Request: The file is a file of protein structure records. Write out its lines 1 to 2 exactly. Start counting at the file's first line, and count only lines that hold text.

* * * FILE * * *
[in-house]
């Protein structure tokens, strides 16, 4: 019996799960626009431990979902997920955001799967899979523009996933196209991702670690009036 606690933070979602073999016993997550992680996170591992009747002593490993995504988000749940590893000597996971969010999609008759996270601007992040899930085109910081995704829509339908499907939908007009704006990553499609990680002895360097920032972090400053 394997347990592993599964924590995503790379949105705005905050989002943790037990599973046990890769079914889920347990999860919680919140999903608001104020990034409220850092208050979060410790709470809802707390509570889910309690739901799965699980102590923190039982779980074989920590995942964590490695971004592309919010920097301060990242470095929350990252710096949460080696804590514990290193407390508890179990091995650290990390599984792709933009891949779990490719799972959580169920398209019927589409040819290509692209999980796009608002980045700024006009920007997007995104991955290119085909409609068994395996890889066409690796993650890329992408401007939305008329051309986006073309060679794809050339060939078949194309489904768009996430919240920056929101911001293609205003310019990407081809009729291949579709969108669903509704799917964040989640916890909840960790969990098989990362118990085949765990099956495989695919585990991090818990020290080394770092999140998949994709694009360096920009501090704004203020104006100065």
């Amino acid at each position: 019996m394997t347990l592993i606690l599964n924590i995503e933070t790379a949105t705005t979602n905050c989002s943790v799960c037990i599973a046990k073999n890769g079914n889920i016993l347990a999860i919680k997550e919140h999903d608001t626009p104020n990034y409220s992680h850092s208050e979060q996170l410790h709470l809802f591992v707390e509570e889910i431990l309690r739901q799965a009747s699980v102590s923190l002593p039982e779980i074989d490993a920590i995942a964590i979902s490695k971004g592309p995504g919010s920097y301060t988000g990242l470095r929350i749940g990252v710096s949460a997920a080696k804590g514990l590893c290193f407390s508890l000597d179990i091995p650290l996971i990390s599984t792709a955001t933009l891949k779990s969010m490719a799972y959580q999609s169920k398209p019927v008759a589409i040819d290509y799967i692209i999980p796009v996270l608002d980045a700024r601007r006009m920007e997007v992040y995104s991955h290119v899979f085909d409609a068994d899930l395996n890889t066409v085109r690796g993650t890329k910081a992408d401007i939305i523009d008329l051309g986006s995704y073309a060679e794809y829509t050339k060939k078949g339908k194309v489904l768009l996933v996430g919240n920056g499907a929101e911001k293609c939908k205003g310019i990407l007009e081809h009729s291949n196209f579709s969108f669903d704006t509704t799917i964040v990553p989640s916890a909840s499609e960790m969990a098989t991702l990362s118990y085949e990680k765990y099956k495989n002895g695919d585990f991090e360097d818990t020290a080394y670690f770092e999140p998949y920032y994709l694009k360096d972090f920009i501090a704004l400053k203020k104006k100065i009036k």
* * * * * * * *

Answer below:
[in-house]
């Protein structure tokens, strides 16, 4: 019996799960626009431990979902997920955001799967899979523009996933196209991702670690009036 606690933070979602073999016993997550992680996170591992009747002593490993995504988000749940590893000597996971969010999609008759996270601007992040899930085109910081995704829509339908499907939908007009704006990553499609990680002895360097920032972090400053 394997347990592993599964924590995503790379949105705005905050989002943790037990599973046990890769079914889920347990999860919680919140999903608001104020990034409220850092208050979060410790709470809802707390509570889910309690739901799965699980102590923190039982779980074989920590995942964590490695971004592309919010920097301060990242470095929350990252710096949460080696804590514990290193407390508890179990091995650290990390599984792709933009891949779990490719799972959580169920398209019927589409040819290509692209999980796009608002980045700024006009920007997007995104991955290119085909409609068994395996890889066409690796993650890329992408401007939305008329051309986006073309060679794809050339060939078949194309489904768009996430919240920056929101911001293609205003310019990407081809009729291949579709969108669903509704799917964040989640916890909840960790969990098989990362118990085949765990099956495989695919585990991090818990020290080394770092999140998949994709694009360096920009501090704004203020104006100065």